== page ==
We become teachers for many different reasons: to improve our understanding, a sense of duty, the need for income, to be a leader, to have power...
Once you are teaching, the story can change quickly. You have to work around schedules, maintain time for your own practice and deal with frustrating students. It is easy for the grand vision of teaching to turn into a slog that is fraught with resentment.
It doesn't take much to resent your students. They don't work as hard as you ask them to, they don't take your advice. How many times have you told them to keep their hip down?! Why don't they do it?! Sometimes it seems like it's not even worth the effort you put in.
At times like this, when you feel frustrated by your students, try to approach them and their practice with kindness and patience, not resentment, impatience or anger. Especially when you correct them or adjust their posture.
It is tough, because anytime we correct a student, it comes from dissatisfaction with their performance. They are doing something wrong enough that we notice and feel compelled to intervene. This means that every "correction" we give a student begins with our own irritation and has the potential to bloom into frustration or even anger.
Is it possible to turn our dissatisfaction with a student's performance into something more generous? How can we serve them and make them understand better? (Because let's face it, nearly every mistake comes from misunderstanding.)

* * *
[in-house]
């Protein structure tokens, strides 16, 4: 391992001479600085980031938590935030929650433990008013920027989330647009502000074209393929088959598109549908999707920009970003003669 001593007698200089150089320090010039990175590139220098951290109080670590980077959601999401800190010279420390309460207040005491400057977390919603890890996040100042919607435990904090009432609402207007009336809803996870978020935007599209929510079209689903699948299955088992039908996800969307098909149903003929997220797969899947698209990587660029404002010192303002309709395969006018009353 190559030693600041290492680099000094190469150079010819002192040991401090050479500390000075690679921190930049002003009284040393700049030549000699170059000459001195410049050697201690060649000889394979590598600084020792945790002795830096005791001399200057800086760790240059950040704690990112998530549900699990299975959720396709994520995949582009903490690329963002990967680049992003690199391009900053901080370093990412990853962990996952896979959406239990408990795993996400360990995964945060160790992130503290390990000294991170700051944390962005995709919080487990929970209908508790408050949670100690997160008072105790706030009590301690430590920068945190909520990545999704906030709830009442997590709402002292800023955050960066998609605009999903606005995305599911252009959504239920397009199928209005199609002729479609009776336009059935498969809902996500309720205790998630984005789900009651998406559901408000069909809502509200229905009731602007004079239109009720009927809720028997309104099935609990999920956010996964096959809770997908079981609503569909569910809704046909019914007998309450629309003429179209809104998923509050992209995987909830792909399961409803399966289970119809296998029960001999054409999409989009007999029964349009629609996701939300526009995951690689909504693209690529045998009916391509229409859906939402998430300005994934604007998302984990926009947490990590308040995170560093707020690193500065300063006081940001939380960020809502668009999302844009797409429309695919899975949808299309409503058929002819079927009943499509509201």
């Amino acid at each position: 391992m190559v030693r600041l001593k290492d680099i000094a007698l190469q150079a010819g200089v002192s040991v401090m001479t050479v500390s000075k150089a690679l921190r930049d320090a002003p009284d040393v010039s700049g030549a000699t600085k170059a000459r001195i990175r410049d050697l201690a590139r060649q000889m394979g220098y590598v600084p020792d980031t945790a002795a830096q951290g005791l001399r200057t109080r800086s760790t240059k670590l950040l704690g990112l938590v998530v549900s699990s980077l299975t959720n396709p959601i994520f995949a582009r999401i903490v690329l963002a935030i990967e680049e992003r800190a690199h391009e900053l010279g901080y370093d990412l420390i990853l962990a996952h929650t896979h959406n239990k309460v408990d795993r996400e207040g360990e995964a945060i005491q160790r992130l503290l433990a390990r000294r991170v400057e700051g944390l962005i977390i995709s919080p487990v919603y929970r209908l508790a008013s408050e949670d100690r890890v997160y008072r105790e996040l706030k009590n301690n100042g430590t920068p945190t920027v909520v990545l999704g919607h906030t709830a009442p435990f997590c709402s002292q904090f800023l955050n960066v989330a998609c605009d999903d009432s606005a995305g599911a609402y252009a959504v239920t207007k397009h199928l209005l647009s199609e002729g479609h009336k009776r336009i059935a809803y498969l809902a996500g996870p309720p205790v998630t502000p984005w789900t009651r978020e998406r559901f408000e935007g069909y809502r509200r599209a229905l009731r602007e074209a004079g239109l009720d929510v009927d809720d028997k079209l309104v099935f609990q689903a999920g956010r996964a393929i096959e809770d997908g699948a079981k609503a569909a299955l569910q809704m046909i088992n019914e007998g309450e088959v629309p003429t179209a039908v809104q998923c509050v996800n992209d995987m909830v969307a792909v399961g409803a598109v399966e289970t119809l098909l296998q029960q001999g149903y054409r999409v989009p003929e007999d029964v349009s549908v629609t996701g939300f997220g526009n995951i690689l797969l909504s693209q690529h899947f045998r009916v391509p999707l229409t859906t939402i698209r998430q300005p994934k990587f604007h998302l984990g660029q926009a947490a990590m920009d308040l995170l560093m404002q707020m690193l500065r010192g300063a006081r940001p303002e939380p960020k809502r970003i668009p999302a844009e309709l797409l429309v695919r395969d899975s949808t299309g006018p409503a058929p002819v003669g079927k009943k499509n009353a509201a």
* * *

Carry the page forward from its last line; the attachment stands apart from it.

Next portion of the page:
Above all, we (the teachers) are here to serve the students. They are not here to serve us. Sure, it is important to honor the purpose of the practice and be sure to do things right, but this is actually in service of the student, not the teacher.
When you teach, and when you correct your students, do it out of service, generosity and kindness.
Don't do it to get something from them. Do it to give something to them.
Don't do it out of frustration or anger. Do it out of love, to help.
A teacher's patience is infinite, because the goal is to teach the student. And the goal hasn't been achieved until the student understands.
Scott & Ida are Yoga Acharyas (Masters of Yoga). They are the head teachers of Ghosh Yoga. This blog is about their experience with yoga practice, study and teaching.
- Understanding Chair Posture
- 5 Reasons To Backbend
- Lock the Knee History
- Why Teaching Is Not a Personal Practice
- The 113 Postures of Ghosh Yoga
- When You Take a Class, Take the Class
- Make the Hamstrings Strong, Not Long
- Should We Be Teaching Advanced Postures in a Beginning Class?
- The Yogi Becomes Invisible
- Bow Pose (Dhanurasana)
- The Oxygenation Myth
- The Art and Skill of Teaching